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Franklin County to Improve Wastewater Treatment, Reduce Nutrients with Ohio EPA Funds
Franklin County will begin design work – the pre-construction phase – this year in an upgrade of the Darbydale wastewater treatment plant to reduce nutrient discharges and improve water quality in Big Darby Creek, thanks to a zero-interest loan from Ohio EPA.
When complete, the upgraded wastewater treatment plant will provide improved treatment, disinfection and solids handling for the wastewater it receives. Included will be future flows from the Pleasant Acres Mobile Home Park and the Oak Hills Mobile Home Park, following their connection to the Darbydale system. Retirement of the existing, inadequate wastewater treatment plants at the mobile home parks, along with their discharges to Big Darby Creek, will improve water quality in this exceptional stream, as will the reduction in phosphorus released from the Darbydale plant due to the proposed treatment improvements.
This loan comes from the $100 million in zero-interest loans Ohio EPA is offering this year as a special subset of its traditional loan program. These zero percent loans are intended to help wastewater systems reduce the levels of phosphorus and other pollutants they discharge that can contribute to harmful algal blooms (HABs). Preference is given to public wastewater treatment plants in the Lake Erie watershed or a watershed where Ohio EPA has identified that phosphorus is excessive.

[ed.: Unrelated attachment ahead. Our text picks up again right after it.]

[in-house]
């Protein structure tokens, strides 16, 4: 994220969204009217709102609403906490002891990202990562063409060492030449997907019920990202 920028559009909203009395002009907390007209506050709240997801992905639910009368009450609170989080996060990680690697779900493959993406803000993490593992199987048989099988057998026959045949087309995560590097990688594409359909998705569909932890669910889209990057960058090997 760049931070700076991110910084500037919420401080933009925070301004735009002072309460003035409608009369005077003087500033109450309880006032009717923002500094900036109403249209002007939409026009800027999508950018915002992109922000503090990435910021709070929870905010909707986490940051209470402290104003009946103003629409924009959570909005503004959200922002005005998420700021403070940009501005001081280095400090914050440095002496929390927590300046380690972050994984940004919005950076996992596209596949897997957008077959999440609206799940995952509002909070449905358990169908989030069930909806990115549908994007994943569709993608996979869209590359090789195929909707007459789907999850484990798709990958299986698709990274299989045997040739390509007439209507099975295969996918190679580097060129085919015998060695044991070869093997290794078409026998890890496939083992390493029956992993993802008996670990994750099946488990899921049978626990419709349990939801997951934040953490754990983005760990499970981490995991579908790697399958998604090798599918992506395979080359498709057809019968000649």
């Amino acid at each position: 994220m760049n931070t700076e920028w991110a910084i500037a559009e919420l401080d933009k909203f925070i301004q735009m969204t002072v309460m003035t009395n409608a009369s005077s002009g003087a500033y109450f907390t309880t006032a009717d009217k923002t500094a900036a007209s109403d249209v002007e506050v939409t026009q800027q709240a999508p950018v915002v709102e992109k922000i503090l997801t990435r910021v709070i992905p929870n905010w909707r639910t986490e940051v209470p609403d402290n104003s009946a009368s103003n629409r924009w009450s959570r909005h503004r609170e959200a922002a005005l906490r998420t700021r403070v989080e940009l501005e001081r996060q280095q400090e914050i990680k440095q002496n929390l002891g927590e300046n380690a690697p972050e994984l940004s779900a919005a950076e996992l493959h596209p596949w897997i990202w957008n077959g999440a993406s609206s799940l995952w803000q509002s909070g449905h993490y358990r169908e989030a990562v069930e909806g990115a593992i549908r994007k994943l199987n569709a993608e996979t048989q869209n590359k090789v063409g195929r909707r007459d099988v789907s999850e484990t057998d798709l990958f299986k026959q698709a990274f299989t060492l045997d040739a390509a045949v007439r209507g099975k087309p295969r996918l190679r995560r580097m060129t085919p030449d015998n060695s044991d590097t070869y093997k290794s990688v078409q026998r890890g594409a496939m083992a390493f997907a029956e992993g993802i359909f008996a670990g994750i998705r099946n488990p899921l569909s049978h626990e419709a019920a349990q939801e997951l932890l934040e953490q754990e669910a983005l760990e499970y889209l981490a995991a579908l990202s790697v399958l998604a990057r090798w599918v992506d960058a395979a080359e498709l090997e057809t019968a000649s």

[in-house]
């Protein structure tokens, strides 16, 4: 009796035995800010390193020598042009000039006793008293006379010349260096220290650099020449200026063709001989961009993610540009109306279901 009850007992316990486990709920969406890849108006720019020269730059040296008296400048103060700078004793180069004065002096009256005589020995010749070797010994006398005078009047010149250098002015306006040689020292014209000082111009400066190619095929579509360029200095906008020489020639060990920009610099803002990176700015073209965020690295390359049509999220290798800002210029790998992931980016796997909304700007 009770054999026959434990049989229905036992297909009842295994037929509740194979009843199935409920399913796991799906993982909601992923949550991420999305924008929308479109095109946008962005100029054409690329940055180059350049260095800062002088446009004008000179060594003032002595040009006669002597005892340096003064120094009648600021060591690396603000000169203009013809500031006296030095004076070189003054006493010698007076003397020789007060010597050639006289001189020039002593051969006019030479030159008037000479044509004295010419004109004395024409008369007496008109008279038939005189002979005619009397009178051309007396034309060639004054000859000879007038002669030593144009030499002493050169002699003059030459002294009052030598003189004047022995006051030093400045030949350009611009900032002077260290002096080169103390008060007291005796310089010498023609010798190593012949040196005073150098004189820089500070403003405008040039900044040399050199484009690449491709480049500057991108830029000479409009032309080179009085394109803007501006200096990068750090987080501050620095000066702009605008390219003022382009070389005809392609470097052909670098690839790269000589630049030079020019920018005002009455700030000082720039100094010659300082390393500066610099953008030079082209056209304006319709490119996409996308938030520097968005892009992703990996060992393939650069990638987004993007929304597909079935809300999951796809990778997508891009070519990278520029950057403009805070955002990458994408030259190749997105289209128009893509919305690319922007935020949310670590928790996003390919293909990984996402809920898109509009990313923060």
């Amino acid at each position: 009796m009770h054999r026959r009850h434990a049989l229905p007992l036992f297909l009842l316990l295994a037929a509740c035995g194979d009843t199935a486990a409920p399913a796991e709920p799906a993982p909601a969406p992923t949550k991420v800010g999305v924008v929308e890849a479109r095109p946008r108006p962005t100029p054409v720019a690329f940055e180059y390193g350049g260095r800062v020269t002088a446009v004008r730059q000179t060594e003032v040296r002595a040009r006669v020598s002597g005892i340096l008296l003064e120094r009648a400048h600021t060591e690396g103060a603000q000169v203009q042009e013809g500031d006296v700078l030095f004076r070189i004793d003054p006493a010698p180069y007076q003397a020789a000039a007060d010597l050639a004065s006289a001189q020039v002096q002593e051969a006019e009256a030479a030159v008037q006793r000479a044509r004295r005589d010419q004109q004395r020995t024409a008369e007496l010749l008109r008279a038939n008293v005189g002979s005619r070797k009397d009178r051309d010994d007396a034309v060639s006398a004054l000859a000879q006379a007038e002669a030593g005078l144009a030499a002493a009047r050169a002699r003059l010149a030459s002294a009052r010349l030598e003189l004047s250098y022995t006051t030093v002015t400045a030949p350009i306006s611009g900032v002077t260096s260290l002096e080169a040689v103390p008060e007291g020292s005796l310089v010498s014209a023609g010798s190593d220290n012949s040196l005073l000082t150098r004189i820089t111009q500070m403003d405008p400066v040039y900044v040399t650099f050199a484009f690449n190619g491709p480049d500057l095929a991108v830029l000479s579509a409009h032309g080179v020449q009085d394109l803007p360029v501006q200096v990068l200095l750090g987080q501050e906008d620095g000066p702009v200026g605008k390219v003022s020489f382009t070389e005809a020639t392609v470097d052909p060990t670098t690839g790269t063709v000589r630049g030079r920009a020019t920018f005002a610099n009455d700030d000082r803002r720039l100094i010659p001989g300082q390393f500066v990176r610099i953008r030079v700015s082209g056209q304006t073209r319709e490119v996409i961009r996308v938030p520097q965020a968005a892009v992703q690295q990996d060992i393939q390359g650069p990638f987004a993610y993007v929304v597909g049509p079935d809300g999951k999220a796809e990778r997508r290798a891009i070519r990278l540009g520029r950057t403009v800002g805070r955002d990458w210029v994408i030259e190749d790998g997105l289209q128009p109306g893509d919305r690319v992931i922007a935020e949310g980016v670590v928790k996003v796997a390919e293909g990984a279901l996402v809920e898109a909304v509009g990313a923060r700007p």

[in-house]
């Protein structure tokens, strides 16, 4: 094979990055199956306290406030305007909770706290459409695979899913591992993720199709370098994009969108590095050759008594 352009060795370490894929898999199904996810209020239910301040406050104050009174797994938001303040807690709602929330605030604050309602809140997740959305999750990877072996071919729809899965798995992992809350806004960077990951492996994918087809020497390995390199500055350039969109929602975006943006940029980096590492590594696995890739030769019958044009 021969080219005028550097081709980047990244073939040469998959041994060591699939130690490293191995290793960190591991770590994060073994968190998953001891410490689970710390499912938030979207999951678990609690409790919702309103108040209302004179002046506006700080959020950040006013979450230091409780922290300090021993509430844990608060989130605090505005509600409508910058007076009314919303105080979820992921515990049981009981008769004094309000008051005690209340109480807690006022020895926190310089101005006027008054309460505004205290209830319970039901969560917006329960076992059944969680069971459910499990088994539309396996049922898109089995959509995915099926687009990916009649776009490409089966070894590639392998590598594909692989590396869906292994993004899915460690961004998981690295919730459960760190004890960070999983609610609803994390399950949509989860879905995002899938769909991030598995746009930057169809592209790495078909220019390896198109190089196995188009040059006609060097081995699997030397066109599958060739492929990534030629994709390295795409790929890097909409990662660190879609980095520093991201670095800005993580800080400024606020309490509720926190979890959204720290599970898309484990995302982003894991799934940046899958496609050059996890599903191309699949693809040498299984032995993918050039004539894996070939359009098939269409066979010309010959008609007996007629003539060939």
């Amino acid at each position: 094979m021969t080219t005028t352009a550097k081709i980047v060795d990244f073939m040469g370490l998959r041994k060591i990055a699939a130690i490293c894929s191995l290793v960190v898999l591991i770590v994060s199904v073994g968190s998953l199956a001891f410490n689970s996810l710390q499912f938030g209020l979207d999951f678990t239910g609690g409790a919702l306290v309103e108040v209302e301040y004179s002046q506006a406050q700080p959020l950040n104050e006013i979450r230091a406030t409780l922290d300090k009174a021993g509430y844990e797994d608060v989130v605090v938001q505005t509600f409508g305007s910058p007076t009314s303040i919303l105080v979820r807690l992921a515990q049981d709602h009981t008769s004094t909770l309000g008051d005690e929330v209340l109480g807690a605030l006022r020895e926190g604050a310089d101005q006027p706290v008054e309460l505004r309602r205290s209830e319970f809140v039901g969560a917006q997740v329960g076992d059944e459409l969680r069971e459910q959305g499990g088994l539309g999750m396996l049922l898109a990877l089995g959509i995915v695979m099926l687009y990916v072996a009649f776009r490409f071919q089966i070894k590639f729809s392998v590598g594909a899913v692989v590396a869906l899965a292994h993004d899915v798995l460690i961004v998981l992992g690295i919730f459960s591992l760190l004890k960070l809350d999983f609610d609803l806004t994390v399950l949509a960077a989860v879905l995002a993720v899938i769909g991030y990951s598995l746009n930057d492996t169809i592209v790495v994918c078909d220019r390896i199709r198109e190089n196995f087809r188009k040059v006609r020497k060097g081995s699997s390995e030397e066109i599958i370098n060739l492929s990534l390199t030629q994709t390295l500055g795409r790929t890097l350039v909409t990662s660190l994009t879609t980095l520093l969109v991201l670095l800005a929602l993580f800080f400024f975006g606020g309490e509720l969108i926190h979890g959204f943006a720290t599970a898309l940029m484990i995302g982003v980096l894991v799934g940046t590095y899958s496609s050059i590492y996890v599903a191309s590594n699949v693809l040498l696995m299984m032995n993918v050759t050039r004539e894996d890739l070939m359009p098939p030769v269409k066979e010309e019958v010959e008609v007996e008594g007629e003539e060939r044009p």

Created in 1989, the Water Pollution Control Loan Fund (WPCLF) provides below-market interest rate loans for communities to improve their wastewater treatment systems. The zero percent interest rate on the $654,000 loan will save Franklin County $95,000 compared to a conventional, market-rate loan.
Besides improvements to publicly owned treatment works, WPCLF loans have been provided for agricultural best management practices, home sewage system improvements, landfill closures and water quality-based storm water projects. The WPCLF provides technical assistance to public wastewater systems in a variety of areas from the planning, design and construction of improvements to enhancing the technical, managerial and financial capacity of these systems. WPCLF loans also make possible the restoration and protection of some of Ohio’s highest quality water bodies through the fund’s Water Resource Restoration Sponsor Program.
Ohio EPA’s revolving loan funds are partially supported by federal grants and designed to last indefinitely through repayment of loans and investments in bonds. The loan program is managed by Ohio EPA’s Division of Environmental and Financial Assistance, with assistance from the Ohio Water Development Authority. Ohio EPA is responsible for program development and implementation, individual project coordination, and environmental and other technical reviews/approvals of projects seeking funds. The Ohio Water Development Authority provides financial management of the fund.
More information about the WPCLF is available at: epa.ohio.gov/defa/EnvironmentalandFinancialAssistance.aspx.
The Ohio Environmental Protection Agency was created in 1972 to consolidate efforts to protect and improve air quality, water quality and waste management in Ohio. Since then, air pollutants dropped by as much as 90 percent; large rivers meeting standards improved from 21 percent to 89 percent; and hundreds of polluting, open dumps were replaced with engineered landfills and an increased emphasis on waste reduction and recycling.